Regardless of how you feel about the government’s ideology, it is becoming clear that very little research is done when they put their policies into action. The most recent example of this, ‘Britconnect’. As soon as the starting gun had fired on this new initiative, the Government was wading from problem to problem. First. the Secretary of State for Business made the reckless claim that the Government would seek to nationalise OneWeb, integrating it into the United Kingdom’s Space Agency (UKSA), only to wind this commitment back, buying half of the company instead. Yet semantics and economic mistruths before Parliament are only half of the problem with Britconnect as, under the veneer of this fully automated luxury (space?) communism being offered by the government, there are real geopolitical and even technological hurdles that the government has so far failed to even acknowledge.
To begin with, is the issue of how we get these satellites into orbit. The Prime Minister has confirmed that there will be no funding for the launches to be carried out in the UK, implying that OneWeb (perhaps soon to be renamed as UKSA-web?) will be carrying on with its current launch regimen of launching its satellites using Russian Soyuz 2 rockets from sites on Russian territory. Perhaps this would not be that big of an issue if these were commercial satellites launched by a private entity, but the government themselves have confirmed that these satellites will effectively become the digital backbone of modern Britain and, more alarmingly the government also envisions these satellites being utilised for military purposes with the satellites being touted to have Public Regulated Service (PRS) capabilities akin to those of the Galileo network. In short, these satellites are supposed to be the single most important national security and foreign policy asset in the British arsenal, and yet the government seems all too comfortable outsourcing its launches to the Putin regime. and its allies.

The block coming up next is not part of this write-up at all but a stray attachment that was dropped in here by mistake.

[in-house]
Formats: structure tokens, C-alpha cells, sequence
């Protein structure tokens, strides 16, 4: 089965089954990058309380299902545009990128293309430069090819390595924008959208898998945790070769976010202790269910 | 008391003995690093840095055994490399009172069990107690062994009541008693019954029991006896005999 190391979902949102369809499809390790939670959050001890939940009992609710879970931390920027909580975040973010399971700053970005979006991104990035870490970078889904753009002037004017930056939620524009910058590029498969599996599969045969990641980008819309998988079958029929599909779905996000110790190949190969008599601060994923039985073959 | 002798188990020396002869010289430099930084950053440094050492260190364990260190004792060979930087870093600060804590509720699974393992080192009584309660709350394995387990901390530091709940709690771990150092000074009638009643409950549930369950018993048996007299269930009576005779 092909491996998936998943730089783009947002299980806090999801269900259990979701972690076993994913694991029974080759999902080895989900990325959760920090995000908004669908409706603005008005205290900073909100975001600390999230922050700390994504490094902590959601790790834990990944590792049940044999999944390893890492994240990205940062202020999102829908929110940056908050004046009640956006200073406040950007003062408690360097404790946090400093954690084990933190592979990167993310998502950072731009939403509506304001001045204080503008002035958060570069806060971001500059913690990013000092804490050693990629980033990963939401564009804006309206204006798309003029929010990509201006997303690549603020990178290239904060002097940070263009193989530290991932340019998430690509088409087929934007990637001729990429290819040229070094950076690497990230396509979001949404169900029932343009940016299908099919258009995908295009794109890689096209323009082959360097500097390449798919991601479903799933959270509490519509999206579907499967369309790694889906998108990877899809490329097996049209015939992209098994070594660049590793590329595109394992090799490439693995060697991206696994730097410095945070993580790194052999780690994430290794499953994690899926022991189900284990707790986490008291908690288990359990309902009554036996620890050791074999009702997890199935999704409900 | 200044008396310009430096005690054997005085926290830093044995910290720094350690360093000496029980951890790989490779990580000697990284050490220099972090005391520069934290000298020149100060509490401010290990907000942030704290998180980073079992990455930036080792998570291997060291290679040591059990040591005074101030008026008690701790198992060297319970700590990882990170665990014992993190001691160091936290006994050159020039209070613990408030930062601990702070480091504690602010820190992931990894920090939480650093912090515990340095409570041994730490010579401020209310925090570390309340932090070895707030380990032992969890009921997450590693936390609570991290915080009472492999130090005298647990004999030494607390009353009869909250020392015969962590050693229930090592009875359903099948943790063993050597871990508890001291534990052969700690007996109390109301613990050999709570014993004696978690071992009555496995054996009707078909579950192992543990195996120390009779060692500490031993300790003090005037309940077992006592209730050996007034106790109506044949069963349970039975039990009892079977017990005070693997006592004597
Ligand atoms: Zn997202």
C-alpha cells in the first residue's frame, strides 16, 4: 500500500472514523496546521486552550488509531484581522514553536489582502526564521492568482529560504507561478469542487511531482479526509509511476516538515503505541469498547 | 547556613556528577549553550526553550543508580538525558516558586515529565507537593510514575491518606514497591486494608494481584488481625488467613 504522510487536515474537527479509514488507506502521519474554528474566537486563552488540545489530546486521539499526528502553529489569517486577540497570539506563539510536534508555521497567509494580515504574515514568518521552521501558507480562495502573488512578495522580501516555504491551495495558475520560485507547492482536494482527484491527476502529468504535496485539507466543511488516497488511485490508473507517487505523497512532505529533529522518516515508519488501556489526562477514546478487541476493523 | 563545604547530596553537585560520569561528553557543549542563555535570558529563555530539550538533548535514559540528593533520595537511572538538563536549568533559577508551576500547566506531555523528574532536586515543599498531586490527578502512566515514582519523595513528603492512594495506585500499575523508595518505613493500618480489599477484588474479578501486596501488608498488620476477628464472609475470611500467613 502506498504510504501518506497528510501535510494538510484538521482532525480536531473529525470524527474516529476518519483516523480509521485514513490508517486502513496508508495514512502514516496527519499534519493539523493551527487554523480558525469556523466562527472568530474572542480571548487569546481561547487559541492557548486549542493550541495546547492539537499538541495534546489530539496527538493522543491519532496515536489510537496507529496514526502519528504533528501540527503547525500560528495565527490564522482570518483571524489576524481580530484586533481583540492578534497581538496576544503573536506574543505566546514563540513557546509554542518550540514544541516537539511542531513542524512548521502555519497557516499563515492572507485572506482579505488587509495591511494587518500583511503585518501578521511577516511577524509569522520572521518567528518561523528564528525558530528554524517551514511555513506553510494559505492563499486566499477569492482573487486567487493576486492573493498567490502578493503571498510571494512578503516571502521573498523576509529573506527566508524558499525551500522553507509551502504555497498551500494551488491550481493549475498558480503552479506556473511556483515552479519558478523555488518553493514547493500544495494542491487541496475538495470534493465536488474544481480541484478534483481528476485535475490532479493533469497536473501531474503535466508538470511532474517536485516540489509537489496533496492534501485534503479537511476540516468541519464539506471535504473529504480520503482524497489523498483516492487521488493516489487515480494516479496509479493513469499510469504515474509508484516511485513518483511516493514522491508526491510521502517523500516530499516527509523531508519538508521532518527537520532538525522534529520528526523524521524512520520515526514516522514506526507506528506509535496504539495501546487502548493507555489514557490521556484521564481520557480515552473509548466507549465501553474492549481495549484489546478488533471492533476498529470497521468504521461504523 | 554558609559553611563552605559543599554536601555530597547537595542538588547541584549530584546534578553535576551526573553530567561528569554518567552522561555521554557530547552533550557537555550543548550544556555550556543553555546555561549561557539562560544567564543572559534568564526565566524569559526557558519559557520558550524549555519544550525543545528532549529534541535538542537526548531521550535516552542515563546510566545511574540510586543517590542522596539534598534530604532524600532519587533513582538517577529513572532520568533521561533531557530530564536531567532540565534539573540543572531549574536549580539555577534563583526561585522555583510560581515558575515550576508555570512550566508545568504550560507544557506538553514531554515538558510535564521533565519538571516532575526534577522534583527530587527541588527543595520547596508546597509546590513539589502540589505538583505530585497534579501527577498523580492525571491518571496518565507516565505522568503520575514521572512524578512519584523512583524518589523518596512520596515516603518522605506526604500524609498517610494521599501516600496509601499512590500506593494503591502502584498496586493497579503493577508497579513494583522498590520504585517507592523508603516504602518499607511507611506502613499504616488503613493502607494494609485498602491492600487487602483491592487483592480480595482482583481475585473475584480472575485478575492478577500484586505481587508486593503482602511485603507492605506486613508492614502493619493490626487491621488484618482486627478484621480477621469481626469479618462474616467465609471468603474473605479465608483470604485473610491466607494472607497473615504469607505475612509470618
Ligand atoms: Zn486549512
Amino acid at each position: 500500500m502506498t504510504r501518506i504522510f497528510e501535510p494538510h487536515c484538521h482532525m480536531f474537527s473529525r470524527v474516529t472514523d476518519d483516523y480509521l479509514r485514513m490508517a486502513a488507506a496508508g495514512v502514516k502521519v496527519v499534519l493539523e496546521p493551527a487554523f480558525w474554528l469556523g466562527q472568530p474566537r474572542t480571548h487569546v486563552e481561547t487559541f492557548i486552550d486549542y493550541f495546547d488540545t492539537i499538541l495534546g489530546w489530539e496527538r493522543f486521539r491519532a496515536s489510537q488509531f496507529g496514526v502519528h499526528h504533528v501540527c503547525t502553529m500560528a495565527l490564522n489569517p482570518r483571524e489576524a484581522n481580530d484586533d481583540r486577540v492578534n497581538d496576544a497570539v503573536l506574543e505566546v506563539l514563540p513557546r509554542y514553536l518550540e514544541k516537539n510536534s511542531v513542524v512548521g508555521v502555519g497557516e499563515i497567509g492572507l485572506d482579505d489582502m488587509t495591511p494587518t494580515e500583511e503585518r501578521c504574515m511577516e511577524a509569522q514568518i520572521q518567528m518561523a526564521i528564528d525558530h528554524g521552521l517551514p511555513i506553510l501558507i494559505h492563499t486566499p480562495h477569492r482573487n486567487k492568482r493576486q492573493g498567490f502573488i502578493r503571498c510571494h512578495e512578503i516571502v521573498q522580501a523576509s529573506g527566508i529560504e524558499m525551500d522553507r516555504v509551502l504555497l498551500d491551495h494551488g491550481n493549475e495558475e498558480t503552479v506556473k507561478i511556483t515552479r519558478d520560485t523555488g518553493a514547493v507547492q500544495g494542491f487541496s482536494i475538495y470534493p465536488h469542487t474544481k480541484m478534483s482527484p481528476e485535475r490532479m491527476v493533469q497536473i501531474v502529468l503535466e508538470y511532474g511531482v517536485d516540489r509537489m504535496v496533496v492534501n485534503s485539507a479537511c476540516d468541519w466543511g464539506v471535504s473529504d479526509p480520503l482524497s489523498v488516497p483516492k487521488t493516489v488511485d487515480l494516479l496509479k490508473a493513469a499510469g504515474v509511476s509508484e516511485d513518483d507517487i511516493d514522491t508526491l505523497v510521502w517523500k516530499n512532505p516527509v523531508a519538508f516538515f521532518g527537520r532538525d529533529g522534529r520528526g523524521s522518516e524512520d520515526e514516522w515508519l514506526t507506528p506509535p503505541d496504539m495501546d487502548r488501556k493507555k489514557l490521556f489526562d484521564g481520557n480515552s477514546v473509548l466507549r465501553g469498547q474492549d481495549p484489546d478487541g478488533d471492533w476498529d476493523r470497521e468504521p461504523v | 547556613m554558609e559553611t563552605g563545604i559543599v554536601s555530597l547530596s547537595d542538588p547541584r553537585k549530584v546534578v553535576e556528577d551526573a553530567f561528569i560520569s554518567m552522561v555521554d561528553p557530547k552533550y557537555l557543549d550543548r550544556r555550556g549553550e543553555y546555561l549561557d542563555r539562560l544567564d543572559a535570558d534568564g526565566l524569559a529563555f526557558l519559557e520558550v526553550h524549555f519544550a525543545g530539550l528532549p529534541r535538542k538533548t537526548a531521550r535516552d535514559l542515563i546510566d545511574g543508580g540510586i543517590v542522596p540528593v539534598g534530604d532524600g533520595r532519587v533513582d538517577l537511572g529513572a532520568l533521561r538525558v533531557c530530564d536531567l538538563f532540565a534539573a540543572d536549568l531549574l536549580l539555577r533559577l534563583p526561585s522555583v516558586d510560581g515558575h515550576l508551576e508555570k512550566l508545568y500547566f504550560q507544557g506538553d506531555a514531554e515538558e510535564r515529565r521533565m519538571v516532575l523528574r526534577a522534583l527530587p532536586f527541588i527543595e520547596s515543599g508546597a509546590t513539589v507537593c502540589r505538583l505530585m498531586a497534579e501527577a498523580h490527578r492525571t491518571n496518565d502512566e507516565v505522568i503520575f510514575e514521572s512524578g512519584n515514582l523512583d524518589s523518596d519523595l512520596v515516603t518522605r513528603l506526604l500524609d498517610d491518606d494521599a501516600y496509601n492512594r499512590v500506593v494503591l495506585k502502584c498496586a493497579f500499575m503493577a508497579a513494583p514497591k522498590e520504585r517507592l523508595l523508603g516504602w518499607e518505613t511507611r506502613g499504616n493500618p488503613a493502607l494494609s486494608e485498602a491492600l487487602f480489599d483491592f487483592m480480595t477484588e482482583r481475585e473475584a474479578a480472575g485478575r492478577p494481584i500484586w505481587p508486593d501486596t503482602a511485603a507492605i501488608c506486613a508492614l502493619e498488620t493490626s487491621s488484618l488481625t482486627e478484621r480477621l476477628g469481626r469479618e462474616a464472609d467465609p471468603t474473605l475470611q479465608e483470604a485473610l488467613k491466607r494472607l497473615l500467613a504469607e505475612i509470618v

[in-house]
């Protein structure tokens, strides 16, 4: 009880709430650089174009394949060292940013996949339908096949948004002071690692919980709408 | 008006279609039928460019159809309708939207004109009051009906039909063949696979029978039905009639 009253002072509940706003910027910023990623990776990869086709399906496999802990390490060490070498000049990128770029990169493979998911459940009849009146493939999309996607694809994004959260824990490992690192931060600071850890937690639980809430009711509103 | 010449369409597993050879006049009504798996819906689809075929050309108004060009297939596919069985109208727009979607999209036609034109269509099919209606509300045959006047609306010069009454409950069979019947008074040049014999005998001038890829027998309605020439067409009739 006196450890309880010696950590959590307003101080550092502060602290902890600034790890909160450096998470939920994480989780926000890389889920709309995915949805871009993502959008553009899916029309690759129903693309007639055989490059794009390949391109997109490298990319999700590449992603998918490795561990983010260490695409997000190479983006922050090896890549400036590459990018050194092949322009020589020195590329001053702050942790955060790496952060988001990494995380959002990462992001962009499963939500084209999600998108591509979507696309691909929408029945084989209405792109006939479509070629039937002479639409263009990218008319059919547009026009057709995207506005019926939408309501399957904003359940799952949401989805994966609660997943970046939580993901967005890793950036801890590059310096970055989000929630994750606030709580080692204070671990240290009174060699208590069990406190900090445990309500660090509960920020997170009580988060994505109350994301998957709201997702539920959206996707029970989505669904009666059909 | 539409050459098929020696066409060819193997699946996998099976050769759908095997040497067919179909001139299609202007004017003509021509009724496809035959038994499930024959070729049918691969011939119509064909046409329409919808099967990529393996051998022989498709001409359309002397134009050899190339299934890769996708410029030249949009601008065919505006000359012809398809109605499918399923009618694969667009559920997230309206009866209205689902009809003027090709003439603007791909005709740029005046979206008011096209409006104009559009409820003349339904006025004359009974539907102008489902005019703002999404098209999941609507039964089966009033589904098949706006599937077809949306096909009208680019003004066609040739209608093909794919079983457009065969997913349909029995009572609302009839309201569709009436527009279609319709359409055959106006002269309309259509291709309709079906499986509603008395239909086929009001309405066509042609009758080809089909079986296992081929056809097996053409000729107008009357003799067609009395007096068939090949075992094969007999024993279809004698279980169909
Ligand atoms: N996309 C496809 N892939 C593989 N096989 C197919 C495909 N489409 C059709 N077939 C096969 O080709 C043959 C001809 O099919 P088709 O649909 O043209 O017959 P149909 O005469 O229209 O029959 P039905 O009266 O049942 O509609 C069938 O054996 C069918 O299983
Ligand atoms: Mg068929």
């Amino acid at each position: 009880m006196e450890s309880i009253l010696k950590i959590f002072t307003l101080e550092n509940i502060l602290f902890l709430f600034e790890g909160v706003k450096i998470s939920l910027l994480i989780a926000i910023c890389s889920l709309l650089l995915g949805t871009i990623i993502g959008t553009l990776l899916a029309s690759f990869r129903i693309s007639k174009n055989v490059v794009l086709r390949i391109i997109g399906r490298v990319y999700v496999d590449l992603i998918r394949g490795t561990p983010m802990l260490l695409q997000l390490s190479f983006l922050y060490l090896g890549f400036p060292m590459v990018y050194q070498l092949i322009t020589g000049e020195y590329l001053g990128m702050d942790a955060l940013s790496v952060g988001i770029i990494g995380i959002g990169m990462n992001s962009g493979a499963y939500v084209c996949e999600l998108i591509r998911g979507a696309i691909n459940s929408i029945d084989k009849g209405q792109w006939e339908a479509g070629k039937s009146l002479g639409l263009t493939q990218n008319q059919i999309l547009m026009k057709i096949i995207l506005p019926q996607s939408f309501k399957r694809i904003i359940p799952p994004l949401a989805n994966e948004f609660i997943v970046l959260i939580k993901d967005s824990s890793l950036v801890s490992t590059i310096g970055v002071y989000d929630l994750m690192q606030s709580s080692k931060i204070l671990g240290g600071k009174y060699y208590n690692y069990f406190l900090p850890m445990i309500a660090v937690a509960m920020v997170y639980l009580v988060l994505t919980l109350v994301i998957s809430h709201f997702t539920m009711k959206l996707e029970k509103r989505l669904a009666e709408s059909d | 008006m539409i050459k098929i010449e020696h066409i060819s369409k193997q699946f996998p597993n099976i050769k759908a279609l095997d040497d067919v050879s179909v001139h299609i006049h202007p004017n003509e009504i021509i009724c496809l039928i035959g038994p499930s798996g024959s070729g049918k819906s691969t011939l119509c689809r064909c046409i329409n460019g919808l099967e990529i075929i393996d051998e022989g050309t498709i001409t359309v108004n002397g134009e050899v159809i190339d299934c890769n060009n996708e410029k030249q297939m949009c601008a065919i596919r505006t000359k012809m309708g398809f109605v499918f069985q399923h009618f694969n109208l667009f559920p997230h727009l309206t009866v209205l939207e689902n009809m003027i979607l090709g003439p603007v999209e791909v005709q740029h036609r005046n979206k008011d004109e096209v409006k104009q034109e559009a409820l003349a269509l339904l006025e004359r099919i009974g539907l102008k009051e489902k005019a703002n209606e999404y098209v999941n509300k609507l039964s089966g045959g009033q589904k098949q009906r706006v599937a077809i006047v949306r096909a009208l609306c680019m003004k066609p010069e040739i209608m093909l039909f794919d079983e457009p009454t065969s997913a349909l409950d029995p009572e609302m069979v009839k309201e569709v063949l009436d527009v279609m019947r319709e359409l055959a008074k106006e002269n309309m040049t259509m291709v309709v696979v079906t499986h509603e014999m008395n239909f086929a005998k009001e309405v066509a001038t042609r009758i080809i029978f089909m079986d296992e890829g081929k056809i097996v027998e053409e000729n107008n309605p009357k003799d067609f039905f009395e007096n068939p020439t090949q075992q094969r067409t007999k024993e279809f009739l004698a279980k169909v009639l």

Delivery aside, is it even possible to turn a swarm of small Low Orbit satellites into the veritable swiss army knife of Satellites?
The government is claiming that it is, but the experts seem to disagree. Even if all the fancy scientific systems were to be dropped from Britconnect and the government wished to have dual-use internet and navigation systems it is still going to be near impossible to do it. As Inside GNSS points out, navigation and internet satellites operate not only in different parts of the atmosphere, but also operate on different frequencies. They also lack the space to contain multiple atomic clocks, which are integral to having an accurate navigation system. This arguably kills the idea of turning the OneWeb constellation into a viable and independent GPS system as we would have to rebuild the British navigation infrastructure from scratch, something no Government or private entity is likely to do when working alternatives already exist.
This question perhaps pales into insignificance compared to the question of how you are going to fit a large array of other scientific, internet, and potentially military systems into a single hull. Moreover, how would you meet the power demands of such a large satellite when the Arrow satellite was designed with a much smaller and less power-hungry array of systems in mind? The Prime Minister has claimed that it is possible with minor adjustments and that UKSAC will devise a white paper to that effect, so it may be too early to pass judgment on this, yet on the surface, it seems to be about as plausible as the £60K plastic homes policy the Government churned out last week – another ill-conceived, and under-researched Government program. Even if they could do it, one has to wonder how much would such a sophisticated assortment of satellites cost the taxpayer?
The Starlink and Galileo project cost close to £10 billion each over multiple years, reaching over twenty times the purported cost of Britconnect, which again is supposed to do far more than either of those systems was ever supposed to do and is set to launch in less than a year. Starlink and Galileo used purpose-built satellites to achieve their capabilities, whereas Britconnect is supposed to be composed of retrofitted internet satellites requiring potentially billions more in unspecified R&D costs and fundamental changes in our current infrastructure. Perhaps then it would be more cost-effective to just launch a dedicated navigation network using proven and available technology and leave satellite internet networks to companies like SpaceX, which already can provide us with the same capability without forcing the taxpayer to dole out on a white elephant of a government project.
All in all, this program is not fully costed – and the one thing that will surely be skyrocketing is the cost to the taxpayer, not the latest satellite network,